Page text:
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Dr. Max Gomez: Tiger’s Violent Swing Likely Will Mean Longer Recovery Time

Following Normal Recovery Timetable, Woods Should Return Sometime This Summer
Tiger Woods (Photo by Mike Ehrmann/Getty Images)

Tiger Woods (Photo by Mike Ehrmann/Getty Images)

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NEW YORK (CBSNewYork) — The top-ranked golfer in the world is on the disabled list after back surgery.

Earlier this week, Tiger Woods announced that he would be skipping the Masters to have a pinched nerve from a herniated disk corrected.

As CBS 2’s Dr. Max Gomez reported Thursday, there is a lot to accept about this particular type of surgery, the recovery, and what it means for millions of back pain sufferers.

Modern back surgery is dramatically better than it was even just a few years ago. The surgery Woods and many others have had is now often an outpatient procedure, with an incision less than an inch long and the patient walking around within hours.

You don’t have to be an orthopedic surgeon to tell that a powerful golf swing, as Woods has, just can’t be good for your back. The tremendous torque and twisting, repeated thousands of times by a pro golfer like Woods, is something the human spine just isn’t designed for.

“Something like 60 or 70 percent of the golfers on the professional tour have seen a physician for back pain. It is an occupational hazard,” said Dr. Dante Implicito, chief of spinal surgery at Hackensack University Medical Center.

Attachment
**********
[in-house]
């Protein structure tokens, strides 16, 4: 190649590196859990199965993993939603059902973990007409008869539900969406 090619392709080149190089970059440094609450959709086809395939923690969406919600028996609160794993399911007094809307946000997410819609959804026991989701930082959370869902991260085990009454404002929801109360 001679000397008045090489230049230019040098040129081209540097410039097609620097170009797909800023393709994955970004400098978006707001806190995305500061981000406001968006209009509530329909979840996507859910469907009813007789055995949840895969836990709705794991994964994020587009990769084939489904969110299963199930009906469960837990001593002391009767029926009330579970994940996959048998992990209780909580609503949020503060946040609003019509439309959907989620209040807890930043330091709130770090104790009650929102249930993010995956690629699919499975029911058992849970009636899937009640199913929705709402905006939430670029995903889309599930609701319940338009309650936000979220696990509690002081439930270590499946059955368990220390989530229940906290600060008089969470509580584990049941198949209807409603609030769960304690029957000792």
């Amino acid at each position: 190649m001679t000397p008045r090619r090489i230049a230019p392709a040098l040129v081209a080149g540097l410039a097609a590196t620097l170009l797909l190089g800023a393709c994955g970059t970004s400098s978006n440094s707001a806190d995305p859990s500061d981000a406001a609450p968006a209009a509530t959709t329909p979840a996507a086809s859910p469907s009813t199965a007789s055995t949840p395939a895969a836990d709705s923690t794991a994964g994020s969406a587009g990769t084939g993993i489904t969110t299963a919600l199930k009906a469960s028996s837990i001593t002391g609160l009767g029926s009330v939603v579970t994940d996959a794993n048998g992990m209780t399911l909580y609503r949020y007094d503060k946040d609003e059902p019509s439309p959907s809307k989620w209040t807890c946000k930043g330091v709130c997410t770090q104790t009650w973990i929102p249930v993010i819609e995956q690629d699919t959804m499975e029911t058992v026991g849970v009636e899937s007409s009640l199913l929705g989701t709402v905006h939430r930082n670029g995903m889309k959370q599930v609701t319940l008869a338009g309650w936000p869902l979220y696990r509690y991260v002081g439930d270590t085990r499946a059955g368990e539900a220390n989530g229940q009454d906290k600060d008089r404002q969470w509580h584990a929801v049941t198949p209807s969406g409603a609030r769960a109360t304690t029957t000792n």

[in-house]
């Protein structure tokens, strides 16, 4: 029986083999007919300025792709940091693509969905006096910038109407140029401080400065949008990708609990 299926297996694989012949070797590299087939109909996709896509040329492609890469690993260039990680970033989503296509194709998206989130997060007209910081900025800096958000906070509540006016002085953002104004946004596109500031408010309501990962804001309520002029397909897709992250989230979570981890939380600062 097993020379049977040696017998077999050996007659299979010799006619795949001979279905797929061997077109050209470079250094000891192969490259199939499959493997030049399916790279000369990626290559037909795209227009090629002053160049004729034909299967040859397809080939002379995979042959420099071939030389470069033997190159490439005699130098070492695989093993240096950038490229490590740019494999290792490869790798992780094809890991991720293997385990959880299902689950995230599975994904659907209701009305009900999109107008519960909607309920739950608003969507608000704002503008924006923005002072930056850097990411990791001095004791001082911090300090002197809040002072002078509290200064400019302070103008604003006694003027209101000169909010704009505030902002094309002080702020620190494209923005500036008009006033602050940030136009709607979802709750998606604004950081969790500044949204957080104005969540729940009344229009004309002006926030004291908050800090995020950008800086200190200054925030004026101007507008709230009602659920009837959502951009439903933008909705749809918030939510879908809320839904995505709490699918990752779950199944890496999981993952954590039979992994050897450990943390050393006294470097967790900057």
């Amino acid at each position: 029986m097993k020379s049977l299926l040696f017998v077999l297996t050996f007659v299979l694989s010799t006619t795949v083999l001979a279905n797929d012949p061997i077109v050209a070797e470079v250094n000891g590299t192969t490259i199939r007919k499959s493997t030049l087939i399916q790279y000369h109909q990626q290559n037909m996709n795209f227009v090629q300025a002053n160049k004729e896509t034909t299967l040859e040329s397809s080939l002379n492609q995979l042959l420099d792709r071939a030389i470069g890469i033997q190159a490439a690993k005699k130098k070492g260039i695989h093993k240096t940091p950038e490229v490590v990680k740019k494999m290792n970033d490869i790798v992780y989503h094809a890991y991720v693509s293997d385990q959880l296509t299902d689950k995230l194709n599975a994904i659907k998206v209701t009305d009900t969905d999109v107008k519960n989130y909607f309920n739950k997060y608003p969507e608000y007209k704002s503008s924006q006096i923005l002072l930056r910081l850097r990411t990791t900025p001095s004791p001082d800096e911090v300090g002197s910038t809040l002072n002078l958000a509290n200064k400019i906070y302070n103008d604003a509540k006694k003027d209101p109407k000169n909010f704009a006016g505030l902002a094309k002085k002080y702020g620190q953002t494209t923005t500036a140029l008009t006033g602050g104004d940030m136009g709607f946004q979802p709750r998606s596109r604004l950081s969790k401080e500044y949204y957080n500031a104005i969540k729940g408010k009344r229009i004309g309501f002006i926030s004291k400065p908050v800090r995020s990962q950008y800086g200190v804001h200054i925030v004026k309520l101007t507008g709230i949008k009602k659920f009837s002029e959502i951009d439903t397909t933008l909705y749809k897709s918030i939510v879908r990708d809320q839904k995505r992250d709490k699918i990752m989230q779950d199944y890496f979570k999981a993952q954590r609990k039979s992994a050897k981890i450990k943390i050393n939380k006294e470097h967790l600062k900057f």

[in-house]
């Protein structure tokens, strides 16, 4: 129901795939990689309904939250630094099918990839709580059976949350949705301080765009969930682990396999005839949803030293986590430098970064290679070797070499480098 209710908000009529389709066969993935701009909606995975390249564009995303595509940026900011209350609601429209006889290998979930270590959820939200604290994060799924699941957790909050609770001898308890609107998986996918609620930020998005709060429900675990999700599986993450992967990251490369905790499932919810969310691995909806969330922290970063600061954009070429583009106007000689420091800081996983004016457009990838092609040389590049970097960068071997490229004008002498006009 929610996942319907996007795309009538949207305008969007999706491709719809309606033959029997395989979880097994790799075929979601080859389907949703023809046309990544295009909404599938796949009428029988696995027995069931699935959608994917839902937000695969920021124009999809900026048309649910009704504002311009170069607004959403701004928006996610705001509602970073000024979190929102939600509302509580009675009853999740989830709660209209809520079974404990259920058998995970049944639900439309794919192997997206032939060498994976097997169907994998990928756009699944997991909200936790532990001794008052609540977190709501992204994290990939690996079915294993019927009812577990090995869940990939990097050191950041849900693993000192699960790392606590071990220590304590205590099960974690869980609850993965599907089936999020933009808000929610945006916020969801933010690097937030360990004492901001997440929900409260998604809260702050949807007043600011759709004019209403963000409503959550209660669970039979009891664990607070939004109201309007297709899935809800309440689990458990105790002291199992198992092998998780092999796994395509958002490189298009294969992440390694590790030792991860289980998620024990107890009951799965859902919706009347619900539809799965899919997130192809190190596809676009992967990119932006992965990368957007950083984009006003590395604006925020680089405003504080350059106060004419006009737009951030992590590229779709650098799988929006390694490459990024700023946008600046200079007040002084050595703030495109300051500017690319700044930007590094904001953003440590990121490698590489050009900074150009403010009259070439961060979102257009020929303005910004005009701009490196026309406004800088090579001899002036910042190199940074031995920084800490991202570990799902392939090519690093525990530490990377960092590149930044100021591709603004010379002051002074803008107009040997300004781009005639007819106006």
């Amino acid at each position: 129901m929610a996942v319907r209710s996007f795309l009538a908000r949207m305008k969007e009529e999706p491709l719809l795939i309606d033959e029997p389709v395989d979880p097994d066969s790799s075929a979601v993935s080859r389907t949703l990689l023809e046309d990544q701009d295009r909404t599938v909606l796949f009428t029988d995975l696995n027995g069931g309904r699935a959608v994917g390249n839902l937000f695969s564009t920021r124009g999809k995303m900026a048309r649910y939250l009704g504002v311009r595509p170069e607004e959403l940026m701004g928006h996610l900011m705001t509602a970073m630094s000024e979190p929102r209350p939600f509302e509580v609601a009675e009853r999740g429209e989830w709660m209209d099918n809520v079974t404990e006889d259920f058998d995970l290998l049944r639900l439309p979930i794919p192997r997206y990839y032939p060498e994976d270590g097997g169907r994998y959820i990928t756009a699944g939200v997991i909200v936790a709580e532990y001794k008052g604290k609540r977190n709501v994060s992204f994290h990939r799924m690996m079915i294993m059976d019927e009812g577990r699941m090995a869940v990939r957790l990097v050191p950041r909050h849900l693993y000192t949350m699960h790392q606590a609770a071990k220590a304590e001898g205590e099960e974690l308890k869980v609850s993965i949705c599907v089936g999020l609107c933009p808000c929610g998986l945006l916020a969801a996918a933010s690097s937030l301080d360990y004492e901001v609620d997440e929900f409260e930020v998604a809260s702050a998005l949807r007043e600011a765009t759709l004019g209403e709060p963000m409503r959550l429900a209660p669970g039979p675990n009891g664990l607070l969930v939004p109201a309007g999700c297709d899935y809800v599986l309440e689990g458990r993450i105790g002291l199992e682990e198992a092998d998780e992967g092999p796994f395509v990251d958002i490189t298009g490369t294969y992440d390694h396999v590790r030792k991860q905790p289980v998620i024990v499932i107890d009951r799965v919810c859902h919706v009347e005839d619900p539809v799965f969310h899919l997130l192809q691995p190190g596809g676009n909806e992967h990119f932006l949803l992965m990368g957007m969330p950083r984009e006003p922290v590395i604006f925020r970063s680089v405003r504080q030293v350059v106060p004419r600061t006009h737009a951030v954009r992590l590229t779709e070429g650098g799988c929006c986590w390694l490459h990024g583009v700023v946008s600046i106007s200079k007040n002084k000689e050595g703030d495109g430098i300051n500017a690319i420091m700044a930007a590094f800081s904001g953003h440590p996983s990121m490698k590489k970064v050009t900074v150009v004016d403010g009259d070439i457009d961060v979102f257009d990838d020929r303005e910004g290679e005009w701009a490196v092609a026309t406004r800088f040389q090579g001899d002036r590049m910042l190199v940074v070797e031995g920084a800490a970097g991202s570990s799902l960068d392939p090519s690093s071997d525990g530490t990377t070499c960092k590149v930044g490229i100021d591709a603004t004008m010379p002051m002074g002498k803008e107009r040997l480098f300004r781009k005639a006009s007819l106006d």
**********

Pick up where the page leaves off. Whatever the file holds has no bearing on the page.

But it’s not just pros that develop back problems. Weekend golfer Rich DiMartino suffered a herniated disk in his back about seven years ago.

“It was burning pain. I had pain down my leg, sciatic nerve. It affected that, all the way down to the end of my toes,” DiMartino said.

The problem for both Woods and DiMartino starts in the shock-absorbing disks between the spinal vertebrae. The disks have a tough fibrous ring surrounding a jelly-like center. Sometimes the fibrous ring develops a break and the center bulges through, pressing on a nerve coming out of the spine. That’s what causes the pain.

It’s a short operation to clear away that bulge. It’s the rehab afterwards that takes time.

“My typical patient I’ll let put around three to four weeks if they’re doing okay. But they can’t take a full golf swing for six to eight weeks, all depending on how they’re feeling,” Dr. Implicito said.

That’s because it takes that long for the broken fibers in the disk to heal and close up, Dr. Gomez reported.

And if Woods, or any other golfer, goes back to swinging too soon a re-injury is very possible and would be much harder to recover from.

The key to staying healthy is core strengthening and flexibility around the hips and spine.

DiMartino said it was two or three months before he could really swing the club again, but now, “It doesn’t bother me at all playing golf. I’m like pain free.”

It might take Tiger a little longer to get back to competitive golf. Physically, he’s in great shape, which helps tremendously, but he also hits thousands of balls a week with a violent swing. So we may not see him until late in the season. He’ll likely miss at least two of the majors this year.

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